City Link, Alt-Weekly Published by Sun-Sentinel and Tribune Company, to Fold, Sources Say
W Kelley Lucas
City Link, the weekly newspaper published by the Sun-Sentinel and its parent, Tribune Company, is expected to cease publication within the coming weeks, current and former employees tell New Times.
The paper has been in steady decline for years. Hard news largely disappeared from its pages as they became filled with listings and short feature articles geared toward a young audience. The paper was once reproduced in part on a website called Metromix but never made a strong transition to the web. Most recently, it has been published online at citylinkmix.com.
The Sun-Sentinel first launched its free weekly paper as XS in the 1990s. The Sun-Sentinel bought the competing alt-weekly, iCE, in 1993, and merged the two papers, renaming the result City Link in 1997.
In recent years, problems have loomed not only within City Link but at its parent company as well. Tribune was bought out in 2007 by billionaire real-estate mogul Sam Zell in what turned out to be a disastrous move. One year later, the company filed bankruptcy. Proceedings are ongoing.
The timing of the bankruptcy coincided with the start of a national recession and layoffs at journalism outlets around the country. A slew of City Link employees were let go in 2008. Longtime columnist T.M. Shine chronicled his experience in a Washington Post Magazine article titled "Terminated" -- which read like a Kafkaesque dark comedy.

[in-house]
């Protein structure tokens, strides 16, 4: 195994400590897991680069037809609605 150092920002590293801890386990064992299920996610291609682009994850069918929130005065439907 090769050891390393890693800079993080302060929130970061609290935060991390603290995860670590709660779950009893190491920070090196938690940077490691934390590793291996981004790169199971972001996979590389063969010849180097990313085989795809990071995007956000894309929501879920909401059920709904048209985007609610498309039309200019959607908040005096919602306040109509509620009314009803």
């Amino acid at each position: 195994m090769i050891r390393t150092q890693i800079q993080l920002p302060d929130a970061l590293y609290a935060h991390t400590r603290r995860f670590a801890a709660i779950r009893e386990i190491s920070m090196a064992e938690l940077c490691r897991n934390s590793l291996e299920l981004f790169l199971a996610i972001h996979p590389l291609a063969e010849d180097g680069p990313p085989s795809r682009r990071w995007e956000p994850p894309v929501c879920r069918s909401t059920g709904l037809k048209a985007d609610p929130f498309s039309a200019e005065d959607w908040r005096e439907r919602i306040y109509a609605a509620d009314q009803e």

Today, staff answering phones in the publishing and advertising sales departments at City Link would not answer questions about the paper, instead referring calls to spokesperson Mary Helen Olenjnik, who did not immediately return a message. Publisher Justo Rey did not immediately respond to an email.
Many South Florida journalists got their start at City Link (and a fair number of them circled through New Times as well). Says former art director W. Kelley Lucas: "I worked at City Link in one capacity or another from 1991 to 2006. In its heyday, the magazine was an integral part of the community and the arts and music scene. It had a real soul to it that came from the pack of lunatics that were employed there.
Once the suits decided to pander to a younger demographic, Editor Jake Cline was unable to find a foothold in catering to the kids and the rag fell into a tailspin."
The paper limped along until this year. Associate Editor Dan Sweeney left several months ago, although he continues to be listed on the masthead as a staff writer and has contributed articles to the Sun-Sentinel. We hear that some employees may be absorbed into Tribune operations and perform duties for the Sentinel as well as other properties such as the Forum newspaper.
Here at New Times, we're in a little bit of mourning for our comrades -- though we know they'll all go on to bigger and brighter things. See you guys at Maguires!
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